I’m one of those that was a teenager in the fifties, The only word to use is, life back then was nifty.
It’s hard for me to say this about life as it is today, You older ones will understand, it’s in complete decay.
My dresses were all homemade and filled with starch galore, After my mama ironed them, they stood by themselves on the kitchen floor.
My shoes were black paten leather, and oxfords of white and brown, Only two pair I had, one for school, the other for church and going into town.
Our games at school were jumping rope, kick ball, and playing with trading cards, Our jobs at home were setting tables, washing and drying dishes, and raking leaves in the yards.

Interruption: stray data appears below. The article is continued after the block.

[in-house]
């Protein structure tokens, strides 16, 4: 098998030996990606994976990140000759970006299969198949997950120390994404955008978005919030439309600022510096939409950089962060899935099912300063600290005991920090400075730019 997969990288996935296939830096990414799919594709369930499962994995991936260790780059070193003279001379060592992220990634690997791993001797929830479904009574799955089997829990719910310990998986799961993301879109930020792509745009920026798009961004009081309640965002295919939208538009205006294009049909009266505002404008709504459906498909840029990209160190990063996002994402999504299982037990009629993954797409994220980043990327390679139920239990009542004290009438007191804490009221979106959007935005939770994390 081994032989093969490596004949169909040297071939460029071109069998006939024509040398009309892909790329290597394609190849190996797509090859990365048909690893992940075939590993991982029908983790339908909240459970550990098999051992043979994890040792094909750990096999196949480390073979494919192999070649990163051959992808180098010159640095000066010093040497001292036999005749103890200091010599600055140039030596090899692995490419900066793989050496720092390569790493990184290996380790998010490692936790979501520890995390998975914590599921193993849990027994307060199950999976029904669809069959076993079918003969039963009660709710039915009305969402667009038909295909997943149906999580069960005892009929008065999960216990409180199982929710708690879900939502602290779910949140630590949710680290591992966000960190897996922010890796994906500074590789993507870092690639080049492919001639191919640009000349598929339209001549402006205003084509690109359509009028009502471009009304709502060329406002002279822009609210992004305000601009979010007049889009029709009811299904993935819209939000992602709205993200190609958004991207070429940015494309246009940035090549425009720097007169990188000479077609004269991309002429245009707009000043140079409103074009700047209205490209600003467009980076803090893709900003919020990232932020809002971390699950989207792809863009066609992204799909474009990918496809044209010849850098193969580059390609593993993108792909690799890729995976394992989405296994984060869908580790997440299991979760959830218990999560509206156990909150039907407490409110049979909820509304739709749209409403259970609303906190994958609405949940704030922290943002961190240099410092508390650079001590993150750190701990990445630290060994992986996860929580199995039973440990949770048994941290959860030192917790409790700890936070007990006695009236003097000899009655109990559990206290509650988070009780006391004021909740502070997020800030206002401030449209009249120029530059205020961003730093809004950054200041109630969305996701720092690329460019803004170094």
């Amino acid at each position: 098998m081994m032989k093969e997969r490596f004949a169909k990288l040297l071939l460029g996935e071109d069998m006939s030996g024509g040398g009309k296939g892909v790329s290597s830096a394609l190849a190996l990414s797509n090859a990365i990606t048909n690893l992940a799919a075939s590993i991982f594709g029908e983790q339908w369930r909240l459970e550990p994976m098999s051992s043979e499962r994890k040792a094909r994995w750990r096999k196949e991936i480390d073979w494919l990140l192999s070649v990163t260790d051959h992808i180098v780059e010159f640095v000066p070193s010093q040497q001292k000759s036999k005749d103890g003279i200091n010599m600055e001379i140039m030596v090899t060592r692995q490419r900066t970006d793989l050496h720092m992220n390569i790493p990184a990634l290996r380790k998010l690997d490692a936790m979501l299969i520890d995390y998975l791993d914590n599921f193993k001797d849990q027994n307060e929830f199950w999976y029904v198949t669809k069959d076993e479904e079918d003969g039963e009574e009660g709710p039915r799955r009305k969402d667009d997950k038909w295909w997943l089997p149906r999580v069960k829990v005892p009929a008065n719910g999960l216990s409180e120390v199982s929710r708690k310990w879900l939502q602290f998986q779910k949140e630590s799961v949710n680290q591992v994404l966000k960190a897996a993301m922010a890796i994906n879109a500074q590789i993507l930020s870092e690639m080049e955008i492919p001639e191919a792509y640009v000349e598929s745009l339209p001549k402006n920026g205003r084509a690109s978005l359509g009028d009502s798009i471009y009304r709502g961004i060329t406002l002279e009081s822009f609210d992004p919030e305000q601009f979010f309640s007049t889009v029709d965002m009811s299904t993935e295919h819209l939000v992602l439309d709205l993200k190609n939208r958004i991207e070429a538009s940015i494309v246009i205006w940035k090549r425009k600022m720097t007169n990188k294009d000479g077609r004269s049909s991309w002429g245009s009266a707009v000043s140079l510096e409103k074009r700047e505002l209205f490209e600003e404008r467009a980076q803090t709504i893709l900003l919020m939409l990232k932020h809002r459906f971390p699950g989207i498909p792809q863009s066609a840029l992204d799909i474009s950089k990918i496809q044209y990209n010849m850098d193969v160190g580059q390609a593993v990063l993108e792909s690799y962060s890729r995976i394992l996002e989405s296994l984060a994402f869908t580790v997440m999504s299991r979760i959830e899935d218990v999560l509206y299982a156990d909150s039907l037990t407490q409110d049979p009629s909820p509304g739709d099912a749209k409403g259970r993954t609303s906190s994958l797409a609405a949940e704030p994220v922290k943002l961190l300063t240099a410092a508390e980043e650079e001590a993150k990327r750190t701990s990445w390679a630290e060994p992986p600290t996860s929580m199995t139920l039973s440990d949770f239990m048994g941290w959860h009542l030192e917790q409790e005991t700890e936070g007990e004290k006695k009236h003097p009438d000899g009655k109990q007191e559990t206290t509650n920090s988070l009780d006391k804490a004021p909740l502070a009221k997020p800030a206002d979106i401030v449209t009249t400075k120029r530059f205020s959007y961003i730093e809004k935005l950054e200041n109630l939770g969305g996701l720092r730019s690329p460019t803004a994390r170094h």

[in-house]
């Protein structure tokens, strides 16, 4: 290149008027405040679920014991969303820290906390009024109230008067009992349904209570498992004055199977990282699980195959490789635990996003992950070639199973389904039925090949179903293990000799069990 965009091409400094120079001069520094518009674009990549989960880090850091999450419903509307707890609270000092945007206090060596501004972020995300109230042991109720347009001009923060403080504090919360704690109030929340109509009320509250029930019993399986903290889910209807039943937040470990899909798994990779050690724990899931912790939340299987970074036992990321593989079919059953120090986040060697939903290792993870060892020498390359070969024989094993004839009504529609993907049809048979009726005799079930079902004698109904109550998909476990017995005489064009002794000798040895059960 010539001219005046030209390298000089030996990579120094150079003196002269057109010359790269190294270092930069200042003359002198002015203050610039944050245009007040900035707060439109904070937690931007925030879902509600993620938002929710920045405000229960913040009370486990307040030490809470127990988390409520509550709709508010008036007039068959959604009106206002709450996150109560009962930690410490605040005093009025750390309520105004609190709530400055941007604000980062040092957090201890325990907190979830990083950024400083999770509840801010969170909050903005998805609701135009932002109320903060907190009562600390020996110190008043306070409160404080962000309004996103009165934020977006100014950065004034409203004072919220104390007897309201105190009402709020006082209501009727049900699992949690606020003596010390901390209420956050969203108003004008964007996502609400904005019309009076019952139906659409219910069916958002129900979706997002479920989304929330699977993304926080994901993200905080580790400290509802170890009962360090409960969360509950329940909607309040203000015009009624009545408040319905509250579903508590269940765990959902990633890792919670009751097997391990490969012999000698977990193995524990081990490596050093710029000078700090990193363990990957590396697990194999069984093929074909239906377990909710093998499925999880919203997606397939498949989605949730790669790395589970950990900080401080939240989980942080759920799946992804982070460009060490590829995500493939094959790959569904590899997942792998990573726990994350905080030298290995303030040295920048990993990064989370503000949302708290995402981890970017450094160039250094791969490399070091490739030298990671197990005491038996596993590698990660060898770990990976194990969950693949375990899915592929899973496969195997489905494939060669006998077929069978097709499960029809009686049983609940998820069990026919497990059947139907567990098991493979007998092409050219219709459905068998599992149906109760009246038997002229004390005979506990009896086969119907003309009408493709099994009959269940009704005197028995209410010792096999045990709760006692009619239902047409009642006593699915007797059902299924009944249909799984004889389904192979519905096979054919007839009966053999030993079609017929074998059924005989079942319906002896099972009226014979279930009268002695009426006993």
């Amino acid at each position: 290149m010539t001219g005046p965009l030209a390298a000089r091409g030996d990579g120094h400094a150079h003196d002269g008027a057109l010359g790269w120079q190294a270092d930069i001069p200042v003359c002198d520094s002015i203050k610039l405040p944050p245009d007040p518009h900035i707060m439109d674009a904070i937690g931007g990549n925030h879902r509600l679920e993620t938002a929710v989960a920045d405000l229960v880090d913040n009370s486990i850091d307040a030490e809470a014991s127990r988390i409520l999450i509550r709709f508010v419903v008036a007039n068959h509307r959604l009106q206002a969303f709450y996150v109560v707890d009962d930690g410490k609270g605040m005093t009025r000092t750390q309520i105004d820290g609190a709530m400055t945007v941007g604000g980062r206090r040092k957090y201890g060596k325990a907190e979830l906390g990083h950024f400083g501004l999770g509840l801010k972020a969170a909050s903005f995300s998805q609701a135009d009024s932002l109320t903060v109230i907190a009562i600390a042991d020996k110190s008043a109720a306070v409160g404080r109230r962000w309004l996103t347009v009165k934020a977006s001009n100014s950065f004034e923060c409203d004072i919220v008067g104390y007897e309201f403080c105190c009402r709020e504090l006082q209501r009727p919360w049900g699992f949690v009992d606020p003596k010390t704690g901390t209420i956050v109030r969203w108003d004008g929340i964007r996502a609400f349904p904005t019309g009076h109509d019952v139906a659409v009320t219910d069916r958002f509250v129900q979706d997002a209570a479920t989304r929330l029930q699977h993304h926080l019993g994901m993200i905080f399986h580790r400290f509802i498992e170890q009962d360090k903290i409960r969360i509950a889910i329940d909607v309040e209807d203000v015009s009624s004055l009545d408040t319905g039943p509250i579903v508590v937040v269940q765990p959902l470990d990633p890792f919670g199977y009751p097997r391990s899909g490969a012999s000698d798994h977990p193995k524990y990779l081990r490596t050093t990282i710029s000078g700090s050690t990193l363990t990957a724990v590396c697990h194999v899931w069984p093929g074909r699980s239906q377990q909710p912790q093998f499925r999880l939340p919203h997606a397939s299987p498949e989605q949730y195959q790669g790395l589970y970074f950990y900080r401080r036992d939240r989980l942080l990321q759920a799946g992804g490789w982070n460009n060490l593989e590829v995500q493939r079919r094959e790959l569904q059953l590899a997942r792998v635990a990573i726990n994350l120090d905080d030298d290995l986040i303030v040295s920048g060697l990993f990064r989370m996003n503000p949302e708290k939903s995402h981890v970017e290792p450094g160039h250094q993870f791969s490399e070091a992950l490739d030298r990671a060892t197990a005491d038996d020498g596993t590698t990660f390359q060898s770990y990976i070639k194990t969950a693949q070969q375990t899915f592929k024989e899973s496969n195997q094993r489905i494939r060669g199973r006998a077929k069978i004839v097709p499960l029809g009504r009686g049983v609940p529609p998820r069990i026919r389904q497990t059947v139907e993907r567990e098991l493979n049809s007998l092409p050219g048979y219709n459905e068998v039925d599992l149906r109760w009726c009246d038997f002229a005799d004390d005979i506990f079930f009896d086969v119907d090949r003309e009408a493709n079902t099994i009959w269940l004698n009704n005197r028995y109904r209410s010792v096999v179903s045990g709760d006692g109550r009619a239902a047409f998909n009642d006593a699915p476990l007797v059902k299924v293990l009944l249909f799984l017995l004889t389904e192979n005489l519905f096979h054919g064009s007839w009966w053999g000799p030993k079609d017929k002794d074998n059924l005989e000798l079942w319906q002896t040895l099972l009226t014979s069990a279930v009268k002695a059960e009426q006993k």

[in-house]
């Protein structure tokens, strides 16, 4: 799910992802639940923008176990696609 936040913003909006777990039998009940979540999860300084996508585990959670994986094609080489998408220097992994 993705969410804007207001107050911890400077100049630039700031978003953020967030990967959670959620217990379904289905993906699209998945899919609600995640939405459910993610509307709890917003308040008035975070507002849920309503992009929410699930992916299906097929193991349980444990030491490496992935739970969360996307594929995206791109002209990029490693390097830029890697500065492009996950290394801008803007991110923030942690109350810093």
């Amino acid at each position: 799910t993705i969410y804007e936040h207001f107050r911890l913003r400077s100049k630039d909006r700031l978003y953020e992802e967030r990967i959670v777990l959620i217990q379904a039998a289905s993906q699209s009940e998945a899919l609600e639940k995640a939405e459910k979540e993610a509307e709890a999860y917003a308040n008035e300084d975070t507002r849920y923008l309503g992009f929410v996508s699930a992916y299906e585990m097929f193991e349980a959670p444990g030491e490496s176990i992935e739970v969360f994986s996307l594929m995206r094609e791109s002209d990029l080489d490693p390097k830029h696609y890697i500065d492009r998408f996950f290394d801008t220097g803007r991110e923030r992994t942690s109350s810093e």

We carried our lunch boxes and our school bags, and we rode our bikes to school, We never sassed our teachers and we lived by the golden rule
In summer empty lots were made into baseball fields by the neighborhood boys, The sidewalks were blocked by hop scotch and roller skates and jacks for the girls toys.
Always in your pocket you carried a dime, listening for the ice cream trucks bell, Never did you go home after dark, after the street lights came on, for surly you’d catch hell.
Eileen M. Clark 2017